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More information is expected to be relased today regarding the deputy-involved shooting in north Spokane County last week.
Although witnesses at the scene of the Thursday night shooting said Spokane County sheriff’s Deputies Thad Schultz (left) and David Westlake (right) were fired on first by assault suspect Sean P. Houlihan, investigators are awaiting forensic analysis of firearms found in Houlihan’s pickup before concluding whether Houlihan also fired shots, according to a probable cause affidavit signed on Saturday by Washington State Patrol Trooper Ryan Spangler.
Wasington State Patrol spokesman Trooper Troy Briggs said Wedneday that both deputies have been interviewed. He plans to release more details this afternoon.
The Spokane County Sheriff’s Office released the 911 and police dispatch tapes documenting Deputy Brian Hirzel’s transmissions surrounding his fatal shooting of Spokane Valley pastor Wayne Scott Creach.
The transcript is largely as Spokane police officials described. Hirzel called “code 6,” which means he needs help.
A few seconds later he says: “I’ve got shots fired, one down, shots fired.” A few seconds after that, Hirzel said: “respond medics.”
He made that call a second time from 14208 E. 4th Ave. before a dispatcher acknowledged the call and informed Hirzel that medics were en route.
Hirzel was in full uniform but in an unmarked car the night of Aug. 25 when Creach, who owned the property Hirzel was parked on, approached with a gun in one hand and a flashlight in the other.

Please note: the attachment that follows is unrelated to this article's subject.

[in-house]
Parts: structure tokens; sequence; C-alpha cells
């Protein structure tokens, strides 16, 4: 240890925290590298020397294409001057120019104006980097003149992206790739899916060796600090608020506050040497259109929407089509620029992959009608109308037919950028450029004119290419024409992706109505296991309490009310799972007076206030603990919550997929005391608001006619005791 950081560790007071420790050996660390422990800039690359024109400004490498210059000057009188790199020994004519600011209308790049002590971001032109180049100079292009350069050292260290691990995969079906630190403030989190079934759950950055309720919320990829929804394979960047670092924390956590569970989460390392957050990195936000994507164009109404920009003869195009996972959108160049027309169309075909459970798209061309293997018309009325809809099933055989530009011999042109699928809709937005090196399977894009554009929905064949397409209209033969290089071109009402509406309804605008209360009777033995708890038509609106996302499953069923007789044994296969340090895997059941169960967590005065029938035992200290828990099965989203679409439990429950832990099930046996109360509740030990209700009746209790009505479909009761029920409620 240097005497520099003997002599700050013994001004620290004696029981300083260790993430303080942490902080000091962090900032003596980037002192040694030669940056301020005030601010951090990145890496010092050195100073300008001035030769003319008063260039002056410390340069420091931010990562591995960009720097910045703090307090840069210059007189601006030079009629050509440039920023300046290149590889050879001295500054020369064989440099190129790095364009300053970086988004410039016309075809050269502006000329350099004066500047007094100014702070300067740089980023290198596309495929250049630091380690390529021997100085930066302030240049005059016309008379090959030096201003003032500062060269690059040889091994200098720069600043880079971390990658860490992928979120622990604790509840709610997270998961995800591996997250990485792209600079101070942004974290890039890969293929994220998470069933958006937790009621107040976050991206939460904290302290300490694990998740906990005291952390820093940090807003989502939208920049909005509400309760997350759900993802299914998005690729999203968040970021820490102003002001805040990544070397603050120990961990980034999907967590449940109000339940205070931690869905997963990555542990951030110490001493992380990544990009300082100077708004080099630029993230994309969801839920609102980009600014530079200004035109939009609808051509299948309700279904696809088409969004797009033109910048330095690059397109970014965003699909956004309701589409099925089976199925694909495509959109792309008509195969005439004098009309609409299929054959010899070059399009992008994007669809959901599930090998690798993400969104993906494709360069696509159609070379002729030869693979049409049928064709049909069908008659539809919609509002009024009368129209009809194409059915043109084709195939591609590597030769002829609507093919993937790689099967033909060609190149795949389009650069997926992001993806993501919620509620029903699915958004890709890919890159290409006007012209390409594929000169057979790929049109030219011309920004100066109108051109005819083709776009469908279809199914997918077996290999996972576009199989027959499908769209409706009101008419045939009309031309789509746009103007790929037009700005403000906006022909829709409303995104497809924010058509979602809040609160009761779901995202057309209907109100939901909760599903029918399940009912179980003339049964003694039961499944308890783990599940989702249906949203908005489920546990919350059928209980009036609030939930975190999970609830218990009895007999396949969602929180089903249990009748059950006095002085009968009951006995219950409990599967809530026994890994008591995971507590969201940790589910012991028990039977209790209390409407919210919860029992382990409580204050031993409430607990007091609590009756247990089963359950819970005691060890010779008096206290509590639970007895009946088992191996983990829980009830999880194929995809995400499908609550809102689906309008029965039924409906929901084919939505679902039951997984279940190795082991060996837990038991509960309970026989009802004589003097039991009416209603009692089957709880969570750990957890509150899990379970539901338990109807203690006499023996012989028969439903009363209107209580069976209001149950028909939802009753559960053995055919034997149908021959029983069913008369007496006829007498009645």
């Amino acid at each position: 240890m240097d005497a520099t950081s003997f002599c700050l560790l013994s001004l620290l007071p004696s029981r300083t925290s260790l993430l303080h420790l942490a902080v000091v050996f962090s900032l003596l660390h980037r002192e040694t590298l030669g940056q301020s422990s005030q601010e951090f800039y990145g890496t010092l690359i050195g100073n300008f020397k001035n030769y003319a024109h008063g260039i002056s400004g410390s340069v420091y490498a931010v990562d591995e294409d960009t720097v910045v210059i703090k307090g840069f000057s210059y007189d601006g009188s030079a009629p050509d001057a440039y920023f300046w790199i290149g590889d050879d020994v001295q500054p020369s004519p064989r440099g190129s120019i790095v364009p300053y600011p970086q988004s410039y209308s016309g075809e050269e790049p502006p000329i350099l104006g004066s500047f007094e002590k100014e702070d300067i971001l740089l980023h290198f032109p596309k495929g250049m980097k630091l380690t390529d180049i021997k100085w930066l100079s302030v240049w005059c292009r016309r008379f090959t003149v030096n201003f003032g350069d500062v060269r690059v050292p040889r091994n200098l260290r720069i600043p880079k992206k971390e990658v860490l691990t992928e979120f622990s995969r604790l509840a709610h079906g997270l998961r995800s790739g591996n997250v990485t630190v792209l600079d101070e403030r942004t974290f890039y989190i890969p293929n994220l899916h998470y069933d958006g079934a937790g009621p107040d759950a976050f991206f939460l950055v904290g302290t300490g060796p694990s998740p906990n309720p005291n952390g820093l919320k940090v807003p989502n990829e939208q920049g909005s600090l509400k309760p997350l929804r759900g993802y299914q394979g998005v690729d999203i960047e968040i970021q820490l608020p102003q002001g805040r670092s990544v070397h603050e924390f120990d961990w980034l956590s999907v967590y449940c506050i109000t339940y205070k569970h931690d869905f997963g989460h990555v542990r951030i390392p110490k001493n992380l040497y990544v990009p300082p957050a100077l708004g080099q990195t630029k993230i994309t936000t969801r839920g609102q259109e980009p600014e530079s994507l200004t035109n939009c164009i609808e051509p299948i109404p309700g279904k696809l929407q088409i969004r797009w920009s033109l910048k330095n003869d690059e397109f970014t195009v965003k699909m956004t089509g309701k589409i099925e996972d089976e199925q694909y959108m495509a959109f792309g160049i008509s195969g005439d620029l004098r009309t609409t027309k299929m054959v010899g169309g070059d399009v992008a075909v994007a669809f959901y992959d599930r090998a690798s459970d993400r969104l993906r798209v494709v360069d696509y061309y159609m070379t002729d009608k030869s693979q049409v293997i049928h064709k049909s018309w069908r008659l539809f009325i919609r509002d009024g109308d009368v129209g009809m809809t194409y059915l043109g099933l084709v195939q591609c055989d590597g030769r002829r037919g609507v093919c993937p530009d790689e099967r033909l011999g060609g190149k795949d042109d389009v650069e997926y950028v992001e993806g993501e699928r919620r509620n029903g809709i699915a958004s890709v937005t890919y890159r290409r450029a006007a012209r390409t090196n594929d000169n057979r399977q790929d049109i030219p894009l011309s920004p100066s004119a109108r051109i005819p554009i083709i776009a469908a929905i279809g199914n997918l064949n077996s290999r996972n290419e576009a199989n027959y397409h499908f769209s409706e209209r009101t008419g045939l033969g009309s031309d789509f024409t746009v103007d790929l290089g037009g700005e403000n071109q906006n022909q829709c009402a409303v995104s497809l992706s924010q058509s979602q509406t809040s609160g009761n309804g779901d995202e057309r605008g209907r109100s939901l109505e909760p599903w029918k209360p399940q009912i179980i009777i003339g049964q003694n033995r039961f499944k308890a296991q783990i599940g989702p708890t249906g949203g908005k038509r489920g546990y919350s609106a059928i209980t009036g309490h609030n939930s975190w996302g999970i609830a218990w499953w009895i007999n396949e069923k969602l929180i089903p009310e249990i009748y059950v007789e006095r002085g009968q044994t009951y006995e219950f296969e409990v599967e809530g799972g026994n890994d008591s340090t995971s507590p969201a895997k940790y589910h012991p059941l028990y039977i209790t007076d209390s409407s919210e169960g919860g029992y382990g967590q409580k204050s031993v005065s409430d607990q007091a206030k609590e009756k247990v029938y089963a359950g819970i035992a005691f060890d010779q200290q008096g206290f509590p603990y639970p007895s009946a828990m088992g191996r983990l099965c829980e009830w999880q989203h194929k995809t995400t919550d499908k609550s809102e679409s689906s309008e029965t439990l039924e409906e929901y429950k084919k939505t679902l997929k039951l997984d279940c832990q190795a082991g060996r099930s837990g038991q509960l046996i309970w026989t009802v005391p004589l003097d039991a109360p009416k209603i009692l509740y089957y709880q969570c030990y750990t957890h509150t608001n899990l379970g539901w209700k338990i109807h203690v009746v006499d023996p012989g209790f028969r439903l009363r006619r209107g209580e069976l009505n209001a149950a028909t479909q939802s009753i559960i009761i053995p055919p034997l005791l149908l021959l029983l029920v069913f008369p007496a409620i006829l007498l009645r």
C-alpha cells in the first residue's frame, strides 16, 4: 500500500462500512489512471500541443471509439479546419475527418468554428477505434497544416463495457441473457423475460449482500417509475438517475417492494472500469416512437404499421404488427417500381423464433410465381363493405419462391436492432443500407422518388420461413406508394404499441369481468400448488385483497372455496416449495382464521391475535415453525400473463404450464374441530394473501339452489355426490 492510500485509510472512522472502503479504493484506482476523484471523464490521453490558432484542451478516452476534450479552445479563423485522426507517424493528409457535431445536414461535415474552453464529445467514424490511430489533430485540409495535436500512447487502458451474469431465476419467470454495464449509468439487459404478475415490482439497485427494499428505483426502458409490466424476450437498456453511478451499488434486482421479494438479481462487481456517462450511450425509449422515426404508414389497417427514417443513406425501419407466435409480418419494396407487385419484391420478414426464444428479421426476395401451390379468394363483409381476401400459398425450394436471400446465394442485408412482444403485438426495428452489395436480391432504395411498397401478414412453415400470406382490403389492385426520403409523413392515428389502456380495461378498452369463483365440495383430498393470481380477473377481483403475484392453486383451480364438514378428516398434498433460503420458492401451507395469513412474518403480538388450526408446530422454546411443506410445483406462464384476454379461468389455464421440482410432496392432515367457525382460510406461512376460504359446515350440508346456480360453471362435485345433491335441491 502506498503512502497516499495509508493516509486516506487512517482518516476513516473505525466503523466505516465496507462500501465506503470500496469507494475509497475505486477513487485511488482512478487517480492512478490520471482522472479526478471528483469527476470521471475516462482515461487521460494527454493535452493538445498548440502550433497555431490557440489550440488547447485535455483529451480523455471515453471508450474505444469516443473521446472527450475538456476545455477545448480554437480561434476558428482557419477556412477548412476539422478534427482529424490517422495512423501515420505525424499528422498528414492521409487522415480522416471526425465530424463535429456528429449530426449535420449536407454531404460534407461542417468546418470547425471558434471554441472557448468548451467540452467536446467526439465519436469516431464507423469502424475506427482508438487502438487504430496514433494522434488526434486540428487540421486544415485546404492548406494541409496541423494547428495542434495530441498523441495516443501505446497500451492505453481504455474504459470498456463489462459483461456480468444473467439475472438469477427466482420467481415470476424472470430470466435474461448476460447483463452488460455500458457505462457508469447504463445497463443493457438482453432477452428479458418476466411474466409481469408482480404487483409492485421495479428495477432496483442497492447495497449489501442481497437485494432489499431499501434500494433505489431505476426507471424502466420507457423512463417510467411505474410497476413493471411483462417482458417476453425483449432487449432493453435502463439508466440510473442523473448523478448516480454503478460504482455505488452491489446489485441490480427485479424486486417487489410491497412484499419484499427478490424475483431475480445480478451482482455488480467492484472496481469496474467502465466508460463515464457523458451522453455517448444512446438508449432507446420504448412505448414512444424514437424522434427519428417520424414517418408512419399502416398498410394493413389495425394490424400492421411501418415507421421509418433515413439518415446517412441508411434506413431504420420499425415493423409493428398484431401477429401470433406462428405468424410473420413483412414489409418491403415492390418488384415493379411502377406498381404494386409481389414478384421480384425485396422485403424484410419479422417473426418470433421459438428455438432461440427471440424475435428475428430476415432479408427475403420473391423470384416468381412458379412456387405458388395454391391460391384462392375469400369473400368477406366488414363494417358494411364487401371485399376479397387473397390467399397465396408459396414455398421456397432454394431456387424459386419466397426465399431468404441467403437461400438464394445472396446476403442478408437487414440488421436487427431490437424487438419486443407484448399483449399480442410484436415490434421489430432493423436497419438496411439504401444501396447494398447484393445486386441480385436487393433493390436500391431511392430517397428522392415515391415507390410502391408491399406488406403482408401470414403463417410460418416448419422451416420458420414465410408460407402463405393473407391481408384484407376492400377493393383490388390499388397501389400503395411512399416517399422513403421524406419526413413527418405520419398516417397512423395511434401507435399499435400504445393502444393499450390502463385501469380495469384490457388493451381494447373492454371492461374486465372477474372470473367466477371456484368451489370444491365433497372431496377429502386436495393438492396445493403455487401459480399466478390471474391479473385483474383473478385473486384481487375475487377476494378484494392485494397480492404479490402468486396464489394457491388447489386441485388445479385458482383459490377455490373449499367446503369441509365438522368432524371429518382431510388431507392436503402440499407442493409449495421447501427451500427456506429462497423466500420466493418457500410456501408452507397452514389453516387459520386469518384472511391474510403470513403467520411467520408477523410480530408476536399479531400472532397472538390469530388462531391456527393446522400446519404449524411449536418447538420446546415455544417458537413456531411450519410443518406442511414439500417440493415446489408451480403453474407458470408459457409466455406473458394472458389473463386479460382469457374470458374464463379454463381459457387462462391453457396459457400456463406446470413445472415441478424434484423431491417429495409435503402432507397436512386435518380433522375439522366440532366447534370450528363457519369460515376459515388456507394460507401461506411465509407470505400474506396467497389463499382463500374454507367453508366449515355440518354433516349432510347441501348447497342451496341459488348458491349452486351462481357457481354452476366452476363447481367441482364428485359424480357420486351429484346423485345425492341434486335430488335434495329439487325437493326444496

Hirzel said he told Creach repeatedly to drop the gun but that he refused and tucked it into the back waistband of his pants instead, then refused Hirzel’s orders to lay on the ground.
Spokane County Prosecutor Steve Tucker now has the case and has said he hopes to quickly decide on any potential charges against Hirzel.
Although the Constitution gives citizens the right to bear arms, state laws passed since then dictate how citizens can legally carry and use weapons.
Spokane County Prosecutor Steve Tucker and other legal experts say the law is crystal clear on this point: A person must follow a lawful order from police.
“When an officer asks you to drop a weapon, you drop it,” Tucker said this week. “Even in the Old West, if a deputy sheriff comes up on an outlaw and says ‘Drop the gun,’ you drop the gun or a gunbattle starts.”
But Alan Creach, son of Wayne Scott Creach, who was killed Aug. 25, said it’s also clear that his father was no “outlaw,” and was well within his rights to carry a gun to protect his property as he had done for years.
A Spokane man faces life in prison under the state’s 3 strikes law after a jury convicted him in connection with a July 2009 shooting that injured two women.
Jurors were split on attempted murder and first-degree assault charges against Timothy “Stoney Boy” Lucious by Spokane County prosecutors, citing questions over whether another man may have fired shots at the women.
But the jury foreman said all 12 believed Lucious had banged on the car window and threatened the women with a gun, justifying a second-degree assault conviction.